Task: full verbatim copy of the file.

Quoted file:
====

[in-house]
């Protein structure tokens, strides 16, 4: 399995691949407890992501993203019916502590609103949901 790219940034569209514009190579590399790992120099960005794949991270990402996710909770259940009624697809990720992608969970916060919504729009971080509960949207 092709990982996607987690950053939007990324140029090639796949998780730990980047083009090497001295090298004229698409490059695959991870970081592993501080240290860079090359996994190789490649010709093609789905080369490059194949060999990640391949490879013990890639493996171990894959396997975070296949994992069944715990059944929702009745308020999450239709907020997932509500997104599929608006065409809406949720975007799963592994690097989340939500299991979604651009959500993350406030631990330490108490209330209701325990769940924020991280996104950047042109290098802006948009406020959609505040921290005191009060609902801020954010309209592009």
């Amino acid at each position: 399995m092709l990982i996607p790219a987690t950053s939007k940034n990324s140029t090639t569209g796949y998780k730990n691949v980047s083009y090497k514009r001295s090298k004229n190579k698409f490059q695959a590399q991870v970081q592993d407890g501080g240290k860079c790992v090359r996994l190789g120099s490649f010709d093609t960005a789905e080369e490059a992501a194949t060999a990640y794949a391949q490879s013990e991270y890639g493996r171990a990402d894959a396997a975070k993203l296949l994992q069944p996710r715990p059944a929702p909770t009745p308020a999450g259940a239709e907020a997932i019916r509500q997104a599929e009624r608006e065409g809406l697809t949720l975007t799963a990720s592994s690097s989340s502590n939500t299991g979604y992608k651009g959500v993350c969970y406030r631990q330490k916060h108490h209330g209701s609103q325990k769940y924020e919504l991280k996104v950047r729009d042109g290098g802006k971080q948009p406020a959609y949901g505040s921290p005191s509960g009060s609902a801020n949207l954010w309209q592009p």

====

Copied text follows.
[in-house]
């Protein structure tokens, strides 16, 4: 399995691949407890992501993203019916502590609103949901 790219940034569209514009190579590399790992120099960005794949991270990402996710909770259940009624697809990720992608969970916060919504729009971080509960949207 092709990982996607987690950053939007990324140029090639796949998780730990980047083009090497001295090298004229698409490059695959991870970081592993501080240290860079090359996994190789490649010709093609789905080369490059194949060999990640391949490879013990890639493996171990894959396997975070296949994992069944715990059944929702009745308020999450239709907020997932509500997104599929608006065409809406949720975007799963592994690097989340939500299991979604651009959500993350406030631990330490108490209330209701325990769940924020991280996104950047042109290098802006948009406020959609505040921290005191009060609902801020954010309209592009």
């Amino acid at each position: 399995m092709l990982i996607p790219a987690t950053s939007k940034n990324s140029t090639t569209g796949y998780k730990n691949v980047s083009y090497k514009r001295s090298k004229n190579k698409f490059q695959a590399q991870v970081q592993d407890g501080g240290k860079c790992v090359r996994l190789g120099s490649f010709d093609t960005a789905e080369e490059a992501a194949t060999a990640y794949a391949q490879s013990e991270y890639g493996r171990a990402d894959a396997a975070k993203l296949l994992q069944p996710r715990p059944a929702p909770t009745p308020a999450g259940a239709e907020a997932i019916r509500q997104a599929e009624r608006e065409g809406l697809t949720l975007t799963a990720s592994s690097s989340s502590n939500t299991g979604y992608k651009g959500v993350c969970y406030r631990q330490k916060h108490h209330g209701s609103q325990k769940y924020e919504l991280k996104v950047r729009d042109g290098g802006k971080q948009p406020a959609y949901g505040s921290p005191s509960g009060s609902a801020n949207l954010w309209q592009p």